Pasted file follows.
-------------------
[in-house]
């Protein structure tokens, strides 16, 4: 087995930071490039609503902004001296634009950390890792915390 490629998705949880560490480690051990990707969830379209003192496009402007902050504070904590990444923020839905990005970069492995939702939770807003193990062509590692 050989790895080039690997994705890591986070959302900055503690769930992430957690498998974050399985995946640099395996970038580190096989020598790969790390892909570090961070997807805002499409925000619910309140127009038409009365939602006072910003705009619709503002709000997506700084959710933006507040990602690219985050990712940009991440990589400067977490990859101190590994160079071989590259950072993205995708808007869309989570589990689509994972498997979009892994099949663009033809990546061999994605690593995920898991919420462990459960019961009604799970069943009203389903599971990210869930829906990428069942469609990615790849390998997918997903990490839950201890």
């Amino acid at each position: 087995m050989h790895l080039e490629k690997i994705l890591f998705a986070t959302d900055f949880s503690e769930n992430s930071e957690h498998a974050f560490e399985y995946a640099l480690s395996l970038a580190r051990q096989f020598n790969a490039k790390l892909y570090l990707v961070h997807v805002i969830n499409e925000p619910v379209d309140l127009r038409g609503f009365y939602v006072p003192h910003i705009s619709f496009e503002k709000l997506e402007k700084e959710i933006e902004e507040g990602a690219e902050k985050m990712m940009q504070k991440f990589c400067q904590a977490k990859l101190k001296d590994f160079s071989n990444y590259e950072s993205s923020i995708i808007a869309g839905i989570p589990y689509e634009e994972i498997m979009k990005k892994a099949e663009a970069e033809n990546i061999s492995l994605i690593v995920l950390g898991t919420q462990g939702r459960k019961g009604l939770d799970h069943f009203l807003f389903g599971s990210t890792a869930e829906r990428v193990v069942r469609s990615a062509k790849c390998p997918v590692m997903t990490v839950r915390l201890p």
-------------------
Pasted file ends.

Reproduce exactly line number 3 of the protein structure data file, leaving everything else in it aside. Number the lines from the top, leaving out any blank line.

């Amino acid at each position: 087995m050989h790895l080039e490629k690997i994705l890591f998705a986070t959302d900055f949880s503690e769930n992430s930071e957690h498998a974050f560490e399985y995946a640099l480690s395996l970038a580190r051990q096989f020598n790969a490039k790390l892909y570090l990707v961070h997807v805002i969830n499409e925000p619910v379209d309140l127009r038409g609503f009365y939602v006072p003192h910003i705009s619709f496009e503002k709000l997506e402007k700084e959710i933006e902004e507040g990602a690219e902050k985050m990712m940009q504070k991440f990589c400067q904590a977490k990859l101190k001296d590994f160079s071989n990444y590259e950072s993205s923020i995708i808007a869309g839905i989570p589990y689509e634009e994972i498997m979009k990005k892994a099949e663009a970069e033809n990546i061999s492995l994605i690593v995920l950390g898991t919420q462990g939702r459960k019961g009604l939770d799970h069943f009203l807003f389903g599971s990210t890792a869930e829906r990428v193990v069942r469609s990615a062509k790849c390998p997918v590692m997903t990490v839950r915390l201890p």